By its compromise, timidity and sloppy handling of its duties, the media has created a situation in which it appears hamstrung by the blackmail not to promote ‘ethnic profiling’ so as not to fuel national discord and crisis.
Even, the character and content of the issue of insecurity feature in the media as defined by vested interests within government and security circles or those who feel underserved by perceived lopsided configuration of the nation’s security apparatus and its seemingly weak or lethargic official efforts at protecting their lives and assets.
If the Federal Government describes ongoing killings and premeditated attacks and sacking of communities by unknown gunmen across the country as a result of herders-farmers clash and later attributes the mayhem to the influx of remnants of Libyan fighters and terrorists from the Sahel, then, it is simply so. No further interrogation, no painstaking and tenacious diagnosis of the obvious contradiction that could assist in finding sincere and viable solutions to the problem.
Amidst these contradictions and dubious narratives, how much did the press do to check or recheck to establish the truth, vis-a-vis counter-narratives and even preponderance of evidence, circumstantial and otherwise, linking some criminal elements among a particular ethnic group, and rightly or wrongly, purported official complicity in the heists allegedly being perpetrated in furtherance of purported Islamization and Fulanization agenda?
A time there was in our history when no official secret vaults, even under military regime, is too steely or formidable to be busted and truths in public interest therein revealed by Nigerian journalists.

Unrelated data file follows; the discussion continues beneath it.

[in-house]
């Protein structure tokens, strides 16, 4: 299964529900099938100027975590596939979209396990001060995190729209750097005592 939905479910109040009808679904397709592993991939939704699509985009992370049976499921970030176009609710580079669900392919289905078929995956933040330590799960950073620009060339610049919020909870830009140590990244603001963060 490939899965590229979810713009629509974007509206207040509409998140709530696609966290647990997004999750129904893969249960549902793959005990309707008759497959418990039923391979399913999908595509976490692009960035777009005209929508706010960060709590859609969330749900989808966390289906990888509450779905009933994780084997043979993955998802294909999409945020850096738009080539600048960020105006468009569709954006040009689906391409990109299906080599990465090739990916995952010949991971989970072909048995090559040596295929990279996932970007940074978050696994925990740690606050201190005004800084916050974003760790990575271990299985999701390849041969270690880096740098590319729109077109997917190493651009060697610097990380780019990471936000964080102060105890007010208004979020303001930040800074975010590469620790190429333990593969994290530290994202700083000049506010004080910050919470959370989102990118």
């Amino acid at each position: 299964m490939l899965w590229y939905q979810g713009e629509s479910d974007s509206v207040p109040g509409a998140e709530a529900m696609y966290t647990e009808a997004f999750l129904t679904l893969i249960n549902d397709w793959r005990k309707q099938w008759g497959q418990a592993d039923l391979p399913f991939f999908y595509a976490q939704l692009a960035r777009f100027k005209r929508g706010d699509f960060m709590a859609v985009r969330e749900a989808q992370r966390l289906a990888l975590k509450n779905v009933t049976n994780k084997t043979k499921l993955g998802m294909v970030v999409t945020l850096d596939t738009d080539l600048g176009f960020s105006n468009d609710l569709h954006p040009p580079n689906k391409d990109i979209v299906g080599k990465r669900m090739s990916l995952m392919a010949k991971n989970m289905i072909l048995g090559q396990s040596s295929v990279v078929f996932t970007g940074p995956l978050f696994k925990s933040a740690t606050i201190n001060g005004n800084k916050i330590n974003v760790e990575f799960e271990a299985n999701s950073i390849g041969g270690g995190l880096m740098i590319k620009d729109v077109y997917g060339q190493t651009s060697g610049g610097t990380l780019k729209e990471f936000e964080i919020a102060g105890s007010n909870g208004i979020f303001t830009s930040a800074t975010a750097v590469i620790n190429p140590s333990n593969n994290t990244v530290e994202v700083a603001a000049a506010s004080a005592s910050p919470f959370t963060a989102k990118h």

But, these days, under a democratic government, the media depend on press statements from the PR departments of government and corporate agencies, or wait for a Natural Security Adviser, NSA, to squeal his frustration and suspicion of sleaze in an arms purchase contract in which he was probably side-lined.
Where are the investigative reporters? Do we even have credible and authoritative sources who can be depended upon to give incontrovertible information only because he wanted to help the nation and not necessarily to push some selfish or ulterior agenda? How reliable are our so-called sources? How genuine is the information they give? Many do a disservice to the public by surrendering their power and offering their platforms, which are supposed to offer saturating education, insightful enlightenment and resolution of controversial issues, to charlatans to peddle falsehood, propaganda and insult public sensibilities. They embarrassingly allow such people escape scrutiny by either asking them drab and patronizing questions or failing to grill them further when they parry hard-hitting and penetrating ones!
Now, the security crisis has snowballed such that we now have not just bandits, insurgents, kidnappers or other shades of criminals on our hands to fear, but threat of a looming bloody conflict arising from agitation for self-determination by various ethnic groupings in different parts of the country over government’s seeming reluctance, inability or helplessness in ending the carnage
The nation is a trust, and in times like these, everybody looks up to the press for rescue. But are we at our duty posts? Who will rescue and restore our compass, so, we can help save the drifting ship of state from shipwrecking?
It is probably symbolic that many of our leading lights in the profession, icons and models, who provided good examples of patriotism, selfless service, diligence, excellence, forthrightness in the use of press power to advance our nation, have been leaving us in the last few years. This year alone we have lost former Information Minister, Prince Tony Momoh and Alhaji Lateef Jakande, who left within the space of two weeks of each other’s demise barely a month ago.